Political activities
After World War II, Sartre took an active interest in French political movements, and his leanings to the left became more pronounced. He became an outspoken admirer of the Soviet Union, although he did not become a member of the Communist Party. In 1954 he visited the Soviet Union, Scandinavia, Africa, the United States, and Cuba. Upon the entry of Soviet tanks into Budapest in 1956, however, Sartre’s hopes for communism were sadly crushed. He wrote in Les Temps Modernes a long article, “Le Fantôme de Staline,” that condemned both the Soviet intervention and the submission of the French Communist Party to the dictates of Moscow. Over the years this critical attitude opened the way to a form of “Sartrian Socialism” that would find its expression in a new major work, Critique de la raison dialectique (1960; Eng. trans., of the introduction only, under the title The Problem of Method, 1963; U.S. title, Search for a Method). Sartre set out to examine critically the Marxist dialectic and discovered that it was not livable in the Soviet form. Although he still believed that Marxism was the only philosophy for the current times, he conceded that it had become ossified and that, instead of adapting itself to particular situations, it compelled the particular to fit a predetermined universal. Whatever its fundamental, general principles, Marxism must learn to recognize the existential concrete circumstances that differ from one collectivity to another and to respect the individual freedom of man. The Critique, somewhat marred by poor construction, is in fact an impressive and beautiful book, deserving of more attention than it has gained so far. A projected second volume was abandoned. Instead, Sartre prepared for publication Les Mots, for which he was awarded the 1964 Nobel Prize for Literature, an offer that was refused.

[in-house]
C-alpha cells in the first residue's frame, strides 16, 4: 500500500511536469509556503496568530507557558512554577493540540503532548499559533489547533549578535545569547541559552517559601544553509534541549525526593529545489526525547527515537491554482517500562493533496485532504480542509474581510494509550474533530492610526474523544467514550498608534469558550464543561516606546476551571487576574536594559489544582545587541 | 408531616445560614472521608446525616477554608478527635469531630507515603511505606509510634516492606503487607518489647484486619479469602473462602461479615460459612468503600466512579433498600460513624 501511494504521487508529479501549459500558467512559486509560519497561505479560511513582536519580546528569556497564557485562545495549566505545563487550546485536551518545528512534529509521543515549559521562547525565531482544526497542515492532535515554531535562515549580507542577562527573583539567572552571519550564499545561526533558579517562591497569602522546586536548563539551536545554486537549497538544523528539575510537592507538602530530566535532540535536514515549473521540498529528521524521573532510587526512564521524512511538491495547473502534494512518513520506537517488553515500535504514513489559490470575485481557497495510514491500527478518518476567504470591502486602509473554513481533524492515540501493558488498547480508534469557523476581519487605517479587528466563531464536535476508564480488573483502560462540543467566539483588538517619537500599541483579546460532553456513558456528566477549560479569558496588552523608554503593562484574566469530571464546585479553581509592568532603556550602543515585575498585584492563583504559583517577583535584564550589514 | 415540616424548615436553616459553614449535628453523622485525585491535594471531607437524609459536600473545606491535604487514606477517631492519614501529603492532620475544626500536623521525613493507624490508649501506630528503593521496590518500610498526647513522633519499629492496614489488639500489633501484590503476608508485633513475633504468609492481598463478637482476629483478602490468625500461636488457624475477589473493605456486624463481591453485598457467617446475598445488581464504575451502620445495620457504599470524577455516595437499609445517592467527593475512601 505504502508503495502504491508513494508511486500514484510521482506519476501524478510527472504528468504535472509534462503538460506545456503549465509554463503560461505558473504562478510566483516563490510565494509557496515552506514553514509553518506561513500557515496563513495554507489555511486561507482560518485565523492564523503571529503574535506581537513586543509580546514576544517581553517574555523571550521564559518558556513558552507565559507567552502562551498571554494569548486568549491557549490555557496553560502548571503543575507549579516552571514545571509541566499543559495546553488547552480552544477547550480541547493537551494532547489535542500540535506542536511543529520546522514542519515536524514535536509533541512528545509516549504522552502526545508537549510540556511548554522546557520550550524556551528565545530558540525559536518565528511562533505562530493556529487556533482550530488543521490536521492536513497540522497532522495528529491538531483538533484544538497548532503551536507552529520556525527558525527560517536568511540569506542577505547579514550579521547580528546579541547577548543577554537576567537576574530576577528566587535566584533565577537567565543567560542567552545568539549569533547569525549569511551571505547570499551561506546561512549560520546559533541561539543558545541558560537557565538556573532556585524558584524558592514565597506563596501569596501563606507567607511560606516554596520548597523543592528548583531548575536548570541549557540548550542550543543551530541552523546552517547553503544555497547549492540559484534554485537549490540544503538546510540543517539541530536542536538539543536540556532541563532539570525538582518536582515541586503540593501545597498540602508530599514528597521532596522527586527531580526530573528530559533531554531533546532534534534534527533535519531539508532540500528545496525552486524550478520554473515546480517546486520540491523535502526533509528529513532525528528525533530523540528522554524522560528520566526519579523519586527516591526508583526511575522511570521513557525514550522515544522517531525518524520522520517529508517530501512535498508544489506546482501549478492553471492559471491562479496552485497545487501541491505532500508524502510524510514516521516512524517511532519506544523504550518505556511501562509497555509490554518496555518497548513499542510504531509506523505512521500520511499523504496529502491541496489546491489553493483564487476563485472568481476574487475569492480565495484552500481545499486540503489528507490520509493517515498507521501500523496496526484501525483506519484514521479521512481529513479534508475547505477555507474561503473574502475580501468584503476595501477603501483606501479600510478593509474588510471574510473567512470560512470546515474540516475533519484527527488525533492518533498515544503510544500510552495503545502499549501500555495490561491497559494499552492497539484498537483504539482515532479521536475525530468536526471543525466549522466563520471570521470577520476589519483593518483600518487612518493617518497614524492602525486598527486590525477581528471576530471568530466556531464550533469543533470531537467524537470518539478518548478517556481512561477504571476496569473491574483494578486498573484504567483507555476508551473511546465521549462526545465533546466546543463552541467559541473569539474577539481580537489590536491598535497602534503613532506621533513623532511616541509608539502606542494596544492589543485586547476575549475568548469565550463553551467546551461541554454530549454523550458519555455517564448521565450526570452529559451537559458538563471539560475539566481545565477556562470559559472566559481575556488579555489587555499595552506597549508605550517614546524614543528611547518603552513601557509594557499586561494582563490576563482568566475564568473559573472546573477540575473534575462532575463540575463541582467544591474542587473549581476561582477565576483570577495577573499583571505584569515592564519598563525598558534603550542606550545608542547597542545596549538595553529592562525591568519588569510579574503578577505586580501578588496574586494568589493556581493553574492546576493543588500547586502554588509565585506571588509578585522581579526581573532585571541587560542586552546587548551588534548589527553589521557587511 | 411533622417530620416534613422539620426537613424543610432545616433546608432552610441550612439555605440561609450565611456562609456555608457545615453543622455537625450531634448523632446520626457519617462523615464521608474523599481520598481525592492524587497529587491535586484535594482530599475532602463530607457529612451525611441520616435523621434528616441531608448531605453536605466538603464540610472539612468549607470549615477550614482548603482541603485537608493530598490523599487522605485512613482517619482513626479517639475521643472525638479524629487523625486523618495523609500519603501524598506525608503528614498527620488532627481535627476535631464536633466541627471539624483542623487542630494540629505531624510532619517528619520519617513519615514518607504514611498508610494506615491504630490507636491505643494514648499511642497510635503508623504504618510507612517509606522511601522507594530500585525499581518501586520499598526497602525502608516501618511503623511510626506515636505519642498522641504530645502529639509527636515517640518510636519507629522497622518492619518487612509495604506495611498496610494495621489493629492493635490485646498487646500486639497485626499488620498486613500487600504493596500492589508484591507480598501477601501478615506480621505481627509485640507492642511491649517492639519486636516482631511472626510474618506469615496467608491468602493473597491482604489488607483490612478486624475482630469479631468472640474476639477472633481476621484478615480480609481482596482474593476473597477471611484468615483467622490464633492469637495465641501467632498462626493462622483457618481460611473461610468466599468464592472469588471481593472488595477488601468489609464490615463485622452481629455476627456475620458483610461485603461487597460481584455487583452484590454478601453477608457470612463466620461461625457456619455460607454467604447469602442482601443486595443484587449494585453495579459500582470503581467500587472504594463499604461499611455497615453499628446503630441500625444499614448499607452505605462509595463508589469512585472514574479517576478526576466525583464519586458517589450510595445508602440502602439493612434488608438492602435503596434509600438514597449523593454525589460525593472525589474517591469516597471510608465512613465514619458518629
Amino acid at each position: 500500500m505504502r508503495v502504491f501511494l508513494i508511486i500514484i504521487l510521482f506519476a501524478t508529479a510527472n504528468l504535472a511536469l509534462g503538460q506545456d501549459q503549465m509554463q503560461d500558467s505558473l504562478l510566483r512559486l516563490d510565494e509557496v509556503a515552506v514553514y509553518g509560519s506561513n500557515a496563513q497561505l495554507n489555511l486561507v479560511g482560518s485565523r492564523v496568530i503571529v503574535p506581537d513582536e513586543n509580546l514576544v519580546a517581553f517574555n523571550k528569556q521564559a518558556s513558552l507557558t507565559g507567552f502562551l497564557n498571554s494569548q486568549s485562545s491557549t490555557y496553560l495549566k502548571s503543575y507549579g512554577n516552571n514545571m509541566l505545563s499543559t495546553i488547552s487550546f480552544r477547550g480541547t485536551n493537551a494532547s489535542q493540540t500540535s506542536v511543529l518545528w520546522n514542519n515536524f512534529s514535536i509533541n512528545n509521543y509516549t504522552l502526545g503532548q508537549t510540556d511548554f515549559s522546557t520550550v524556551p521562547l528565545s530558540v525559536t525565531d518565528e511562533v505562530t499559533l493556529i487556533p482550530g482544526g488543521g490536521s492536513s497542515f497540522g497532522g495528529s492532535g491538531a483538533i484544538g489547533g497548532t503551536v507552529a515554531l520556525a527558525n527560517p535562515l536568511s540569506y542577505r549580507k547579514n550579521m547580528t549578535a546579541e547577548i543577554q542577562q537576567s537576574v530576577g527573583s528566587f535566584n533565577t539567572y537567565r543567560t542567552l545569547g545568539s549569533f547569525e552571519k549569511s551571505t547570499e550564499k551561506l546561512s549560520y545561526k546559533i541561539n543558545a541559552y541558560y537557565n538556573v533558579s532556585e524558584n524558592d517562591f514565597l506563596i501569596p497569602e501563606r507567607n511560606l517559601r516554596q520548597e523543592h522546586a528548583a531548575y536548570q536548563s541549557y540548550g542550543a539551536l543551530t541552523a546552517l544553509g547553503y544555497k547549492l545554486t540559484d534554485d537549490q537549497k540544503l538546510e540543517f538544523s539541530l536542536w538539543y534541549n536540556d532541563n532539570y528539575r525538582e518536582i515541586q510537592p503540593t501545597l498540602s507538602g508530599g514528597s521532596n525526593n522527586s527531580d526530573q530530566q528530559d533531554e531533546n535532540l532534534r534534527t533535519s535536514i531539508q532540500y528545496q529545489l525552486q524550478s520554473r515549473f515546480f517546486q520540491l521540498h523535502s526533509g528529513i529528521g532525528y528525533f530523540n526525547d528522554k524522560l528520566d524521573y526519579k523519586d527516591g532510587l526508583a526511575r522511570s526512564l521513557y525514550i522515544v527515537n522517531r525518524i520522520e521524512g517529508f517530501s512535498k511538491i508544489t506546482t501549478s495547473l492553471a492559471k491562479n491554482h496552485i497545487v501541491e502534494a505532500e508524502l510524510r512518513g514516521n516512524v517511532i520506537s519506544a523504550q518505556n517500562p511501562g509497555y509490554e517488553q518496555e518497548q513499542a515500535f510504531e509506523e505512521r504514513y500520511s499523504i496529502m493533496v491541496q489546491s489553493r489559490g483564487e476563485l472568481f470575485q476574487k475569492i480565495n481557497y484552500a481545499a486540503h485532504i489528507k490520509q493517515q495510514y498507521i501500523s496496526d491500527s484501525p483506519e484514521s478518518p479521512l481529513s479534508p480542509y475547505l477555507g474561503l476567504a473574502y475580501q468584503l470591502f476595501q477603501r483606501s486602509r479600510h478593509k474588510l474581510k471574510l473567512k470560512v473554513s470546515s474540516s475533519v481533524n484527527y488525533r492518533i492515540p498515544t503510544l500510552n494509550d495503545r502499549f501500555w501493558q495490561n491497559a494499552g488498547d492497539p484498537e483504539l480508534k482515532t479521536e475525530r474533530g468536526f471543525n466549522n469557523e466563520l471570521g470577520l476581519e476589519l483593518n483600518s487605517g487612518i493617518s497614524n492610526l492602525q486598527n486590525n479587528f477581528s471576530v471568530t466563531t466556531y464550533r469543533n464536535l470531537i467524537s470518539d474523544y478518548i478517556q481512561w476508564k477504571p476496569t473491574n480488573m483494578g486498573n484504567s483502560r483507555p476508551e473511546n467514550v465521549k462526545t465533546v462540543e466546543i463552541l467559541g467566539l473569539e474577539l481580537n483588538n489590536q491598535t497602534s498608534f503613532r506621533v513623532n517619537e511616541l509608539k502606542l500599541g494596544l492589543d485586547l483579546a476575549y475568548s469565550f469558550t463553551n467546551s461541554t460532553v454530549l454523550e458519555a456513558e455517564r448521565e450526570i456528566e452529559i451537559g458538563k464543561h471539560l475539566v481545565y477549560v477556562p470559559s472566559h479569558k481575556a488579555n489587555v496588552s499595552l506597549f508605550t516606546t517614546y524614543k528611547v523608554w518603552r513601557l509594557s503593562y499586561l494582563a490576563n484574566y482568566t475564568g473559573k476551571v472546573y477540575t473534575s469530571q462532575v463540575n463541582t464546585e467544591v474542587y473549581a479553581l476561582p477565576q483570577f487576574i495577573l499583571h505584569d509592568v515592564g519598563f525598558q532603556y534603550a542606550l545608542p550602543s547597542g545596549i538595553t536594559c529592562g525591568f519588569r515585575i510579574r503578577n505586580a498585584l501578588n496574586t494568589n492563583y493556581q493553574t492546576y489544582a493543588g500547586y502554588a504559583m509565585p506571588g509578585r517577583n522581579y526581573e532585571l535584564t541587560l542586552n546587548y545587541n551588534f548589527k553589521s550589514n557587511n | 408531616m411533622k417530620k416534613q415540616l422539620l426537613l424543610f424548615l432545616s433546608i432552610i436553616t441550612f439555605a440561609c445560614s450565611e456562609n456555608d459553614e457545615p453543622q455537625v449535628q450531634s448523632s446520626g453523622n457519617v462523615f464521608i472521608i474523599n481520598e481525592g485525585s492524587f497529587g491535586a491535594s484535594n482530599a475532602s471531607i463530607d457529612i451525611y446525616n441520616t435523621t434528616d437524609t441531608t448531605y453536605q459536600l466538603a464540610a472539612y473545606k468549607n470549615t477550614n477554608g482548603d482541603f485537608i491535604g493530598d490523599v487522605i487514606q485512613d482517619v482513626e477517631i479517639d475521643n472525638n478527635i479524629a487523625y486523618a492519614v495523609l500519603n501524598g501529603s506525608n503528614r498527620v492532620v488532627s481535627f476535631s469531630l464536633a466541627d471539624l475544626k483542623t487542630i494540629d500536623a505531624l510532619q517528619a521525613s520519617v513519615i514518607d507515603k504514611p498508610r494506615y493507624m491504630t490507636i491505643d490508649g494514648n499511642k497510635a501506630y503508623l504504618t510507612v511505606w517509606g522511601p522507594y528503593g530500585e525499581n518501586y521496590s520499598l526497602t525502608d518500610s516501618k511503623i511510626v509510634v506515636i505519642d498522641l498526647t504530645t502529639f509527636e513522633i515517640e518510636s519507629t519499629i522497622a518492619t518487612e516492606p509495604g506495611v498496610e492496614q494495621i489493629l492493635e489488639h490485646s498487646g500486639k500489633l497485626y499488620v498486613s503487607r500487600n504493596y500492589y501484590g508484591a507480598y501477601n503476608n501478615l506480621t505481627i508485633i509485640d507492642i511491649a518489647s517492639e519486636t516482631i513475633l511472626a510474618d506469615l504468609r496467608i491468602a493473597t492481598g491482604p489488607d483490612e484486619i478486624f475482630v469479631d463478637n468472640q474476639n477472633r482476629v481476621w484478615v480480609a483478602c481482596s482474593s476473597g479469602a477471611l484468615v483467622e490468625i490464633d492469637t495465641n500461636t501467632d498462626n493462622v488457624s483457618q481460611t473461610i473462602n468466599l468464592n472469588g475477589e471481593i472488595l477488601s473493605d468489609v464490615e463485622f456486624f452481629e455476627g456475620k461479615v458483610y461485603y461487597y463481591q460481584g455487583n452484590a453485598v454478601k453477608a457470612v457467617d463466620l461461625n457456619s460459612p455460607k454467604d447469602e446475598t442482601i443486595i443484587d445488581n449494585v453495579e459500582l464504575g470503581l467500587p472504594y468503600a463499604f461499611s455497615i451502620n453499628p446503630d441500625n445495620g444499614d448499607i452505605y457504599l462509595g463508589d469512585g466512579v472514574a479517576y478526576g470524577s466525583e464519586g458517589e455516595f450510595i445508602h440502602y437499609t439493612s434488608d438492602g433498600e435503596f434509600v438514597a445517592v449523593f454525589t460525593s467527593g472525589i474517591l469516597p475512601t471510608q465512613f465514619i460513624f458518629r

Last years
From 1960 until 1971 most of Sartre’s attention went into the writing of a four-volume study called Flaubert. Two volumes with a total of some 2,130 pages appeared in the spring of 1971. This huge enterprise aimed at presenting the reader with a “total biography” of Gustave Flaubert, the famous French novelist, through the use of a double tool: on the one hand, Karl Marx’s concept of history and class and, on the other, Sigmund Freud’s illuminations of the dark recesses of the human soul through explorations into his childhood and family relations. Although at times Sartre’s genius comes through and his fecundity is truly unbelievable, the sheer volume of the work and the minutely detailed analysis of even the slightest Flaubertian dictum hamper full enjoyment. As if he himself were saturated by the prodigal abundance of his writings, Sartre moved away from his desk during 1971 and did very little writing. Under the motto that “commitment is an act, not a word,” Sartre often went into the streets to participate in rioting, in the sale of left-wing literature, and in other activities that in his opinion were the way to promote “the revolution.” Paradoxically enough, this same radical Socialist published in 1972 the third volume of the work on Flaubert, L’Idiot de la famille, another book of such density that only the bourgeois intellectual can read it.